Instead of fighting the opponents pieces/pawns, that fight for the center, with your own, you will first occupy the center with pawns-so you can get space advantage.Once you do that you will have the time to finish development. Black, on the other hand, has a limited choice here. He can not counter attack at d4 at once ( 11. ... Nc6 is useless, opposing to 1. ...Nf6 in the Alekhine's defense ), so he usually opts for pressuring White center with his light pieces from distance, and then engineers a flank counter attack. The positions are usually closed, since White blocks center most of the time, but sometimes division of control occurs ( some variations of the Nimzo-Indian defense are a good example ) which results in semi-open games.

To summarize:

Both moves are played with one thing in mind-to fight for the center. The only difference is in the way they implement the fight-with e4 you get speedy development but unstable center which results in a "fast paced" games, yet with d4 you get stable center which slows down the game.

In both cases Black and White fight for the center and the winner of that fight controls the center-which results in immediate advantage for him.

Since chess is a balanced game, if both sides play properly then nobody wins the fight, only one of the 3 scenarios listed above can occur.

So while it may turn out that 1) e4 and 1) d4 give rise to good games for white I feel it may be more due to the rapid development which these moves allow rather than because these pawns 'control the center'.

Indeed. Just a small adjustment of your observation-quoting you:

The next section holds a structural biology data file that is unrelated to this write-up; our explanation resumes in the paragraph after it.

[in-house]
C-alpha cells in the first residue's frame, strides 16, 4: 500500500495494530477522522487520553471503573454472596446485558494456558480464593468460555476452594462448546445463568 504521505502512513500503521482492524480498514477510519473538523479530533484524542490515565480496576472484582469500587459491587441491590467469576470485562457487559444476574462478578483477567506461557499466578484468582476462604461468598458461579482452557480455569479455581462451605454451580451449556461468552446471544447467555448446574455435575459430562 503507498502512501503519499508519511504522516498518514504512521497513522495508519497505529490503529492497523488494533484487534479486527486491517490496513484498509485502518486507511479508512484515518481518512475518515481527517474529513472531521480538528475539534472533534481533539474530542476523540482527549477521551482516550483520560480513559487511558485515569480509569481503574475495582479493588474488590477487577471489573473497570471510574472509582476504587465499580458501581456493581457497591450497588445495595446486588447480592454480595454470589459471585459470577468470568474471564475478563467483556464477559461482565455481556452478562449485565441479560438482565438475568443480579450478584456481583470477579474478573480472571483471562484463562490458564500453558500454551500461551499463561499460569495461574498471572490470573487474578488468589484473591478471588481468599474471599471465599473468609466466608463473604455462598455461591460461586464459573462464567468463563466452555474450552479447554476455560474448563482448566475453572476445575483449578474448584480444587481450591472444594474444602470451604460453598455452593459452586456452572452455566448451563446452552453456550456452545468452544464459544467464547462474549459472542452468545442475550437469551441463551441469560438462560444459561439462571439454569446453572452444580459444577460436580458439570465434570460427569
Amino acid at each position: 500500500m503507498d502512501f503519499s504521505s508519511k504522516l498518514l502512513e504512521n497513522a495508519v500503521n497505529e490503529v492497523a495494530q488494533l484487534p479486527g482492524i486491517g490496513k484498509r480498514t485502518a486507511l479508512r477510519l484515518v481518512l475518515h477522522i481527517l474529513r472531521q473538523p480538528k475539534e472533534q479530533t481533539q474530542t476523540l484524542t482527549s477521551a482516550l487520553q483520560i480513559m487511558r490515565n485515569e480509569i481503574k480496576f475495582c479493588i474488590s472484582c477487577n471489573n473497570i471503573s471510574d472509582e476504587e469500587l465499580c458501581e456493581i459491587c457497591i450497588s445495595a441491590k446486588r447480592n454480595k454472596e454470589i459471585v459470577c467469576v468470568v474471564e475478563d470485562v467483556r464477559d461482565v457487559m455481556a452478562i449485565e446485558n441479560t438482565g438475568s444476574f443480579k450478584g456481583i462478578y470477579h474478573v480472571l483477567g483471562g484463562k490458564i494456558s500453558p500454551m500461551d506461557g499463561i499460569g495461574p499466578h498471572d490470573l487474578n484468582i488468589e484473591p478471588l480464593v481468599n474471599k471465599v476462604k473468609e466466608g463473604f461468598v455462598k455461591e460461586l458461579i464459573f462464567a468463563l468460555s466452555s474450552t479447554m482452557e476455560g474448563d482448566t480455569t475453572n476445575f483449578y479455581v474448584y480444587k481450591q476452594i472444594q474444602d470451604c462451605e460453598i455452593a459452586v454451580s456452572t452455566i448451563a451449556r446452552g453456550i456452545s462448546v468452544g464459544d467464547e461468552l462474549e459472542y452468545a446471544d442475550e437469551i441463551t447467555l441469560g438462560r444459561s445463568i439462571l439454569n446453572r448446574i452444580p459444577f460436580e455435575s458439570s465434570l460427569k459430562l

So while it may turn out that 1) e4 and 1) d4 give rise to good games for white I feel it may be more due to the ability to beneficially deploy pieces to fight for the control of the center which these moves allow rather than because these pawns 'control the center'.

Indeed, sometimes, these pawns can be an obstacle for white's own pieces.(I am looking at things from white's perspective but the same argument can be similarly posed from the black player's perspective as well.).

Exactly. The whole point of those moves is to enable other pieces to fight for the center. Which move you choose from those 2 is a matter of preference.

One thing for the end:

You can also fight for the center with light pieces only, making pawn thrusts later-after the position gets clarified and one such example is the Reti opening ( look at Reti's games to see what I exactly mean ).

Check out this section on Wikipedia( Control of the center ) and I think that this article also sheds some valuable light.

If you have further questions leave a comment-I will gladly help.

Do post your thoughts on this.

You really should avoid discussions-here we strive for a single answer.

Best regards.

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Controlling the center is very important, for to move pieces from one side of the board to the other, the pieces need to go through the center. While this may seem to have little effect in the beginning of the game, the impact in the middlegame is immense.